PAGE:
Measure your body, and do it a couple of times. My friend Shannon of Rhiannon Jewels says: “Do not let optimism or vanity take control of your measurements”. Oh, this is so very, poignantly true. If you provide incorrect measurements, the person sewing will work to incorrect measurements. And if that costume doesn’t fit, guess whose fault it is? Measure for the body you have, not the body you want, or, for that matter, the body you HAD. Measurements must be current. Be kind to yourself. Be loving and accepting of the current shape of your body. If you do, we will do everything in our power make that body feel comfortable, and look incredible.
8 There Are No Refunds on Custom Work. None.
Most costumers will work with you on fitting issues, which do occur on more complicated garments, no matter how many precautions are taken with online orders. There’s simply no substitute for in-person fittings. That doesn’t mean we won’t get there, it just means we need to be patient. (Did you know that even a proper Haute Couture garment must have one or more in-person fittings to legallybe considered “Haute Couture”?) Unless you ordered a size 10 in lime green and coral, and you got a size 0 in red and black, you’re probably not gonna get a refund. Then again, if that happened, your costumer might be crazy.
9. You Order It, You Buy ItIf your bespoke costume fits, and, upon donning it, you decide you simply don’t LIKE it, you, dear client, are the one that has to sell it. Not the maker.
But wait! There’s more! You also have to finish paying for it! YAY!
Any costumer worth their salt has been all over the place, tracking down just the right materials to purchase for your piece, and they’ve also done the work of making the costume, by hand. The money is officially spent. There is no sweatshop full of diligent ten-year-olds making your costume. (Let’s hope not, anyway!) Usually, there’s one person making it, sometimes with an assistant, but mostly it’s just one human being, doing more work than you’d ever expect. It is not fair, nor is it the responsibility of the artist to wait around for some nebulous client who has your exact proportions and wants your custom-made costume. This is why I stress the importance of being very clear on what you want, and being CRYSTAL clear on what you are getting. If you gotta read between the lines to figure out what’s going on, you’re not asking enough questions.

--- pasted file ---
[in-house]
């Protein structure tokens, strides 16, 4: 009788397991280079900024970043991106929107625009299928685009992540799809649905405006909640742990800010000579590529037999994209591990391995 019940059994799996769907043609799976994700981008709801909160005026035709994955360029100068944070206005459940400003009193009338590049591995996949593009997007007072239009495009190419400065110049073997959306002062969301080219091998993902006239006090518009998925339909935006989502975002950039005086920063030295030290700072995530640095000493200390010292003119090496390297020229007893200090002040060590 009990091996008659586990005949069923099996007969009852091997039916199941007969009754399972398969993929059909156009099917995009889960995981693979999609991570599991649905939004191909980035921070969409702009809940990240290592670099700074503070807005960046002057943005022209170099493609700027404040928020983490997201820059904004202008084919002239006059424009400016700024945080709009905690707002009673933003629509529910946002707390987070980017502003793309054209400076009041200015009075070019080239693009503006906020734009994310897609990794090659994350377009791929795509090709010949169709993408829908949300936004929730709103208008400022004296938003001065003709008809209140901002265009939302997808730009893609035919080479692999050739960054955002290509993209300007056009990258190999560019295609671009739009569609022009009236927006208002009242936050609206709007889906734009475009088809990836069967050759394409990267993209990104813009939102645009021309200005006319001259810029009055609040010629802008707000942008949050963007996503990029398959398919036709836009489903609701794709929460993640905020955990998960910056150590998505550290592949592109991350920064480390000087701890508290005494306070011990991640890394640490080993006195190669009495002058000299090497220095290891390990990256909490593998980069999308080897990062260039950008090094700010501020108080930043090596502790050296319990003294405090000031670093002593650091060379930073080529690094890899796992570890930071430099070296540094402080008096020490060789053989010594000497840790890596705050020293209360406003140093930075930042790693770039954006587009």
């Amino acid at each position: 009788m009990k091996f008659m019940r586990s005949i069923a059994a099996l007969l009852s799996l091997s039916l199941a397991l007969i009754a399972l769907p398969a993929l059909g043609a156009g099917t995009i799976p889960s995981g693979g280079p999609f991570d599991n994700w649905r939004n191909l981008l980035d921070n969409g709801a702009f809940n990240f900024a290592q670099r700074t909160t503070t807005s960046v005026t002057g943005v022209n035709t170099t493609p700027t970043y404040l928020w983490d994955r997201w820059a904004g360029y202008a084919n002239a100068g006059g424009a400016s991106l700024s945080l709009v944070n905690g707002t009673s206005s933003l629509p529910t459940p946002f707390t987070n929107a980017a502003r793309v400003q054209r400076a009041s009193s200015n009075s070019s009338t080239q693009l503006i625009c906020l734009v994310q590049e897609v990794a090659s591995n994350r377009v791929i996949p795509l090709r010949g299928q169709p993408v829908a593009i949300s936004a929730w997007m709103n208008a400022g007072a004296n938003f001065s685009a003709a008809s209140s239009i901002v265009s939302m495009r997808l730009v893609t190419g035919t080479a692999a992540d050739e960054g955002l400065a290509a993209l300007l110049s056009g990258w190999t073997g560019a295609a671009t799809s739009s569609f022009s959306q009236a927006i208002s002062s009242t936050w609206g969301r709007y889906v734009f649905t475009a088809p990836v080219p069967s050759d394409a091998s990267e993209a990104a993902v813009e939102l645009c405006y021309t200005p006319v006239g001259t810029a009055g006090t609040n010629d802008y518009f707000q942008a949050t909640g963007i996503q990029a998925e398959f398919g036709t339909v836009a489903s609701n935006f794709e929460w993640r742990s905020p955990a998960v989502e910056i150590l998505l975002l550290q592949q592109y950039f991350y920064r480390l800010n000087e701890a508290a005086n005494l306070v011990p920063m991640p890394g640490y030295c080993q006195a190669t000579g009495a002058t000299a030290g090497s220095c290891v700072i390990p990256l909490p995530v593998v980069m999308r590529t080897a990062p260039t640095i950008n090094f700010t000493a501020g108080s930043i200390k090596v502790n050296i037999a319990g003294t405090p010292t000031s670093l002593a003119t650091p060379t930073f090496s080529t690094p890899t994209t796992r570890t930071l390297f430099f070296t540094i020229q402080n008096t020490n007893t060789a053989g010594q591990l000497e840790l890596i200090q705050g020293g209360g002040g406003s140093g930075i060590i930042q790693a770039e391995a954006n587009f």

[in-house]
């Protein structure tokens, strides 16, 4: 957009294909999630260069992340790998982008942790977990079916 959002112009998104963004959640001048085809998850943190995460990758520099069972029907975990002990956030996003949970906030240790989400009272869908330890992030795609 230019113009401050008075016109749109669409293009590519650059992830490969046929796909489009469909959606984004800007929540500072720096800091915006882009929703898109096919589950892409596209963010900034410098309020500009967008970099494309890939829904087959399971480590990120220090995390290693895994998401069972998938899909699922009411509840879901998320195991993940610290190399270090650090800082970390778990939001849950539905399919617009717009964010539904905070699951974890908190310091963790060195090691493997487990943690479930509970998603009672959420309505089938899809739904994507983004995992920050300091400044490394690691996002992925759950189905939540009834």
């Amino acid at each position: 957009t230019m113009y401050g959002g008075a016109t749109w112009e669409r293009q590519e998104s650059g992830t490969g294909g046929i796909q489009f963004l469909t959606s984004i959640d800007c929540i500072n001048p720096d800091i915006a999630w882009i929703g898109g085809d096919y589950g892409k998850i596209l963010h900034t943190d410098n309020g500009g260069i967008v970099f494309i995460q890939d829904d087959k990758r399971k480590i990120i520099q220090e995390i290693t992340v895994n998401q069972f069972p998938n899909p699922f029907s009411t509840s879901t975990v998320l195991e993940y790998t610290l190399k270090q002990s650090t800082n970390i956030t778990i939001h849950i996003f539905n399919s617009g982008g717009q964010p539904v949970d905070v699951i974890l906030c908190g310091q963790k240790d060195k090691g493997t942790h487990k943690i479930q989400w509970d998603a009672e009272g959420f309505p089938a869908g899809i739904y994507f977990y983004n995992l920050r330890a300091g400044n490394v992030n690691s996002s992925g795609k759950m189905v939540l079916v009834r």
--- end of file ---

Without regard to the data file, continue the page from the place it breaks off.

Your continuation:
10. Thou Shalt Not Disappear on Thy Costumer.
From Alyssum Pohl, a brilliant friend and jewelry designer says: “if you ask about doing custom work, and give specifics in the first email, I assume you’re interested. If when I send you pricing for that work, you realize you are not financially able to go through with it, I understand. But please don’t just disappear. It is polite and totally fine for you to simply say you’re not able to afford the work right now. I don’t like being left hanging, wondering if I’m missing emails and supposed to be working on something fer ya!”
Treat my time as you would treat your own. As a valuable commodity. Doi.
11. Thou Shalt Not Request Thy Costumer to Copy Thy Costumer’s Neighbor.
You’re usually welcome to include inspiration photos of things that you feel contribute to the general look and vibe of your costume, but it’s a big no-no to expect an exact copy of _______’s costume. “Understand that a lot of pieces your favorite dancers wear are one-off/ unique and can’t/shouldn’t be replicated.” That last quote comes from Benne Gezeritt Designs; they’re a super awesome TWIN sister design duo out of Tulsa.
12. There is No Such Thing As “Just” Anything.